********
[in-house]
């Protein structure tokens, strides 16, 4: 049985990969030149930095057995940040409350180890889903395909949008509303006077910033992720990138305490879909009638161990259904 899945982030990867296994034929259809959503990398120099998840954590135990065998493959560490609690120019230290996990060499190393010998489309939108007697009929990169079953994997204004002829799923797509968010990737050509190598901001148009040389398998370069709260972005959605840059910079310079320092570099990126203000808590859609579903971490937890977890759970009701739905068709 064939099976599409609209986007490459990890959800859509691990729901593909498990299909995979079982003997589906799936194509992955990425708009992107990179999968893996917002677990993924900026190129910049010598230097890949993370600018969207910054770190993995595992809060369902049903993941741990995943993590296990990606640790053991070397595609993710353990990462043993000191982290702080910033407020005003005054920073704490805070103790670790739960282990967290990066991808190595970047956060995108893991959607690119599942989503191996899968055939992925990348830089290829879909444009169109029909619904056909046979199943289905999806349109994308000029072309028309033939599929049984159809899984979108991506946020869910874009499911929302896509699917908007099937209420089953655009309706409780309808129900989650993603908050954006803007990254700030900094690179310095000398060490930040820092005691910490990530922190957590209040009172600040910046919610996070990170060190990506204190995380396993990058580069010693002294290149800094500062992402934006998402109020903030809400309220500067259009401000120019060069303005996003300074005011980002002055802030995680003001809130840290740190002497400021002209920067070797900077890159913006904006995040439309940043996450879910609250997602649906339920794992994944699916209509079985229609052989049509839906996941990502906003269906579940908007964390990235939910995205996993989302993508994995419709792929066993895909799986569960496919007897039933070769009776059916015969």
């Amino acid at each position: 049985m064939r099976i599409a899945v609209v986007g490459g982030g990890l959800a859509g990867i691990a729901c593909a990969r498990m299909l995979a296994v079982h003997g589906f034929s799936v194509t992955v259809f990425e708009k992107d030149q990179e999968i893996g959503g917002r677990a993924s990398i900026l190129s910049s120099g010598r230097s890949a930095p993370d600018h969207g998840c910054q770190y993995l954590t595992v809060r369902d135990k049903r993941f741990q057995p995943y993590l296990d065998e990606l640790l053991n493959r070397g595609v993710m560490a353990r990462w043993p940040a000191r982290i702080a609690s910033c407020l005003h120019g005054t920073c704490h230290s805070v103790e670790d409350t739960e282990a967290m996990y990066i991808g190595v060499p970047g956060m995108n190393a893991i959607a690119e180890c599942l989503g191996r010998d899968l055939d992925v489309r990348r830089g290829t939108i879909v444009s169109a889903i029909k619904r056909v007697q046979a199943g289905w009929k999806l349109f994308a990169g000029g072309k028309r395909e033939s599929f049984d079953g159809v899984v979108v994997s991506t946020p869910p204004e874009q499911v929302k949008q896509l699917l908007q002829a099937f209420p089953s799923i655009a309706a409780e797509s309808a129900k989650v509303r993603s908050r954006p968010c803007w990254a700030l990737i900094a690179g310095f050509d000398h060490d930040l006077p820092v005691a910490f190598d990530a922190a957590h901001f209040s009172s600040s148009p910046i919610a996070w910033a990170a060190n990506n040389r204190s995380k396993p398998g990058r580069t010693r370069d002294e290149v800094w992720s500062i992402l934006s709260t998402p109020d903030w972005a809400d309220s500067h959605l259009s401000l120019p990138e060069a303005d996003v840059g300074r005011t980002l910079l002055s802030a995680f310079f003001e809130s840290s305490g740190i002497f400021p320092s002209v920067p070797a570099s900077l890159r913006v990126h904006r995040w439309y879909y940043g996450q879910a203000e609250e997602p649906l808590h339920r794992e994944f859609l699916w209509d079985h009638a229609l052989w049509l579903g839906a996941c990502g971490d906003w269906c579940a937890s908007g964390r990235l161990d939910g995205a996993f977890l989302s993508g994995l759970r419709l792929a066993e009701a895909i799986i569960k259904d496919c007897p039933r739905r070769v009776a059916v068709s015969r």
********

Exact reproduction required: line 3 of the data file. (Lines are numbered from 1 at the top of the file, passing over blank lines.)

């Amino acid at each position: 049985m064939r099976i599409a899945v609209v986007g490459g982030g990890l959800a859509g990867i691990a729901c593909a990969r498990m299909l995979a296994v079982h003997g589906f034929s799936v194509t992955v259809f990425e708009k992107d030149q990179e999968i893996g959503g917002r677990a993924s990398i900026l190129s910049s120099g010598r230097s890949a930095p993370d600018h969207g998840c910054q770190y993995l954590t595992v809060r369902d135990k049903r993941f741990q057995p995943y993590l296990d065998e990606l640790l053991n493959r070397g595609v993710m560490a353990r990462w043993p940040a000191r982290i702080a609690s910033c407020l005003h120019g005054t920073c704490h230290s805070v103790e670790d409350t739960e282990a967290m996990y990066i991808g190595v060499p970047g956060m995108n190393a893991i959607a690119e180890c599942l989503g191996r010998d899968l055939d992925v489309r990348r830089g290829t939108i879909v444009s169109a889903i029909k619904r056909v007697q046979a199943g289905w009929k999806l349109f994308a990169g000029g072309k028309r395909e033939s599929f049984d079953g159809v899984v979108v994997s991506t946020p869910p204004e874009q499911v929302k949008q896509l699917l908007q002829a099937f209420p089953s799923i655009a309706a409780e797509s309808a129900k989650v509303r993603s908050r954006p968010c803007w990254a700030l990737i900094a690179g310095f050509d000398h060490d930040l006077p820092v005691a910490f190598d990530a922190a957590h901001f209040s009172s600040s148009p910046i919610a996070w910033a990170a060190n990506n040389r204190s995380k396993p398998g990058r580069t010693r370069d002294e290149v800094w992720s500062i992402l934006s709260t998402p109020d903030w972005a809400d309220s500067h959605l259009s401000l120019p990138e060069a303005d996003v840059g300074r005011t980002l910079l002055s802030a995680f310079f003001e809130s840290s305490g740190i002497f400021p320092s002209v920067p070797a570099s900077l890159r913006v990126h904006r995040w439309y879909y940043g996450q879910a203000e609250e997602p649906l808590h339920r794992e994944f859609l699916w209509d079985h009638a229609l052989w049509l579903g839906a996941c990502g971490d906003w269906c579940a937890s908007g964390r990235l161990d939910g995205a996993f977890l989302s993508g994995l759970r419709l792929a066993e009701a895909i799986i569960k259904d496919c007897p039933r739905r070769v009776a059916v068709s015969r």